Primary Instrument: Sax, tenor
A tenor saxophonist who played with the late Canadian bandleader Maynard Ferguson, Moon assembled a variety of Philadelphia musicians for what he calls the Moon Hotel Lounge Project, an all-instrumental collection that touches on elements of jazz, bossa nova and atmospheric fusion.
Inspired by Moon’s stays in snazzy hotel lounges while on the book tour for “1,000 Recordings,” the album is a cool and breezy listen, but the scraping guitar of Kevin Hanson on “Scaffolding, How to Dismantle” and a moody rearrangement of “Rock of Ages” (complete with a synthetic backdrop of vinyl “static”) are among the factors keeping things from drifting too far into the background.
Writer Tom Moon, regular contributor on NPR’s “All Things Considered” and author of the compulsively readable (and equally actionable, frankly) “1,000 Recordings to Hear Before You Die,” with “Into the Ojalá” (Frosty Cordial Records), his first album as a bandleader.
For the last three and a half years, award-winning music journalist Tom Moon has been searching out peak musical experiences from all genres and every corner of the earth. 1000 Recordings To Hear Before You Die, published by Workman Publishing in August 2008, is the result of his journey. Covering both acknowledged world-culture masterworks (J.S. Bach's Goldberg Variations) and recordings that have been unfairly overlooked (Nick Drake's Five Leaves Left), the book is designed to encourage listeners to become explorers.
Its essays are arranged alphabetically, not by genre. Each entry contains suggestions for further listening within an artist's catalog, as well as recommendations for similar or related recordings. In the back of the book are indexes that break out recordings by genre, and special occasion indexes containing playlist suggestions for various moods.
The goal, Moon writes in the introduction, is to spark curiosity about music ��all forms of music. There's great treasure waiting on the other side of wherever you draw your territorial lines.
1000 Recordings draws on Moon's experience as a music critic and musician. A saxophonist, he began playing professionally while studying at the University of Miami's School of Music (he graduated in 1983). He played in Latin bands, circuses, and in pit orchestras supporting Tony Bennett, the Fifth Dimension and many others. He worked as a musician on various South Florida-based cruise ships including the SS Norway, and spent most of a year touring the U.S. and Canada as part of Maynard Ferguson's big band.
Moon started his career in rock journalism because he was anxious to hear a new Steely Dan album. The year was 1980, the album was Gaucho, and Moon, then a freshman studying saxophone at the University of Miami, was about to embark upon a career of writing reviews.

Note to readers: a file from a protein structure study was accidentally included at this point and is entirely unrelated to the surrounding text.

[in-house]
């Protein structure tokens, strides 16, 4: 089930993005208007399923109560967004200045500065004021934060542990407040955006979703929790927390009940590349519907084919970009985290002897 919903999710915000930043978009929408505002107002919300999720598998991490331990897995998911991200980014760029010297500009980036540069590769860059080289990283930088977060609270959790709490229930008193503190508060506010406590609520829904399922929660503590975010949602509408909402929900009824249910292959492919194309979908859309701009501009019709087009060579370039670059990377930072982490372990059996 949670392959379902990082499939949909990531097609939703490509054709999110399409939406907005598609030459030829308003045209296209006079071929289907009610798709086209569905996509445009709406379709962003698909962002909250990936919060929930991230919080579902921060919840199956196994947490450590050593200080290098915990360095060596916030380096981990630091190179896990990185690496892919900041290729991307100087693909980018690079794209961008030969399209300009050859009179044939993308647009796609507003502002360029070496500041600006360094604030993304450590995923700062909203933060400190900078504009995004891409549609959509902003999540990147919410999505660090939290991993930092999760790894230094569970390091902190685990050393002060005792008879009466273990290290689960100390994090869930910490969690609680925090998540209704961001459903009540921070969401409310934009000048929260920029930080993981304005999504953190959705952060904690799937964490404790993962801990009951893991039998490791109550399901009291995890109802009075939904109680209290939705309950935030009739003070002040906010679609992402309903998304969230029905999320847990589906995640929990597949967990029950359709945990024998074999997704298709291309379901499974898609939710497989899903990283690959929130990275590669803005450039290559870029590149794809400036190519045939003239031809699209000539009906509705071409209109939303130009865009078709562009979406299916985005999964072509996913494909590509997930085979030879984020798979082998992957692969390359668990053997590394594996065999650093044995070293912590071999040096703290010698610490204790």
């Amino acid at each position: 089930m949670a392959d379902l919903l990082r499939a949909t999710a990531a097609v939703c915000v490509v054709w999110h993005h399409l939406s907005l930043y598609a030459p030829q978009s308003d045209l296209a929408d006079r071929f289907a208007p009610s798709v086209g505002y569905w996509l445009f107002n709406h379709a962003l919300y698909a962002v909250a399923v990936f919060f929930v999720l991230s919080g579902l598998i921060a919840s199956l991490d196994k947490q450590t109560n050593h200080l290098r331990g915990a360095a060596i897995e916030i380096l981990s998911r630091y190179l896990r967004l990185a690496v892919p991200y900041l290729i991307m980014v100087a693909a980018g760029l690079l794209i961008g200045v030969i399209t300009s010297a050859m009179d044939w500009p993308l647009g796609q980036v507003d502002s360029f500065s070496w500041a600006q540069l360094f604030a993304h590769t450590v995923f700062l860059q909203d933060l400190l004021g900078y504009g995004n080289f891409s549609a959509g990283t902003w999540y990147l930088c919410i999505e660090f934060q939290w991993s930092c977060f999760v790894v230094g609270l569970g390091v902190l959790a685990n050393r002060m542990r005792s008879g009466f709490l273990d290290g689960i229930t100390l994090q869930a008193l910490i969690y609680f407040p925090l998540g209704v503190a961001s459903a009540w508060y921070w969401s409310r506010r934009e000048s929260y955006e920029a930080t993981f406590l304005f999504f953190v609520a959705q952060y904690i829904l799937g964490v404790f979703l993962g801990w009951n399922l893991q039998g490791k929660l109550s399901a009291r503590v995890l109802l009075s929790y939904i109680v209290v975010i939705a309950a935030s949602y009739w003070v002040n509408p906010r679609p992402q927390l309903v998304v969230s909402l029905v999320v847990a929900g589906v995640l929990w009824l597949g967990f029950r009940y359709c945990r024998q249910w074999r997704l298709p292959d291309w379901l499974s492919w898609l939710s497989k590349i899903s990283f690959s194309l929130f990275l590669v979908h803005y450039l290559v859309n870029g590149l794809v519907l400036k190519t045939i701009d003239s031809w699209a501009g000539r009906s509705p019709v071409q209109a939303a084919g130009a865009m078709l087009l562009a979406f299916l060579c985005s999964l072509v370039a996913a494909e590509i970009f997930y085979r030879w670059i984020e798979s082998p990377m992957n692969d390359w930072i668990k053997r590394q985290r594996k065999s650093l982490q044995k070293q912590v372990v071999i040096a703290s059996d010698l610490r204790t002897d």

Moon became interested in journalism after contributing occasional freelance pieces to the Miami Herald. He was hired as a music critic there in 1986, and moved to the Philadelphia Inquirer two years later. He worked at the Inquirer until 2005; during that time, he contributed reviews and feature stories to GQ, Rolling Stone, Spin, Vibe, Esquire, Harp, Musician, the World Cafe with David Dye and National Public Radio's All Things Considered.
In the course of his journalism career, Moon has interviewed hundreds of recording artists, among them Miles Davis, Keith Richards, Beck, John Adams, Sonny Rollins, Madonna, Frank Zappa, Bruce Springsteen, Tom Waits, Ry Cooder, Ibrahim Ferrer and Caetano Veloso. During those conversations, he would ask the artists for recommendations of music they considered essential. Those recommendations are an important part of 1000 Recordings To Hear Before You Die.
A saxophonist whose professional credits include stints on cruise ships and several tours with the Maynard Ferguson orchestra, Moon served as music critic at the Philadelphia Inquirer from 1988 until 2004. His work has appeared in Rolling Stone, GQ, Blender, Spin, Vibe, Harp and other publications, and has won several awards, including two ASCAP-Deems Taylor Music Journalism awards. He has contributed to NPR's All Things Considered since 1996.
Awards:Moon is a two-time winner of the ASCAP-Deems Taylor Music Journalism award.
1994, he was selected as one of 12 inaugural fellows in the National Arts Journalism Program. Columbia University.
2001, the Philadelphia chapter of the Recording Academy recognized Moon with its "Heroes" award.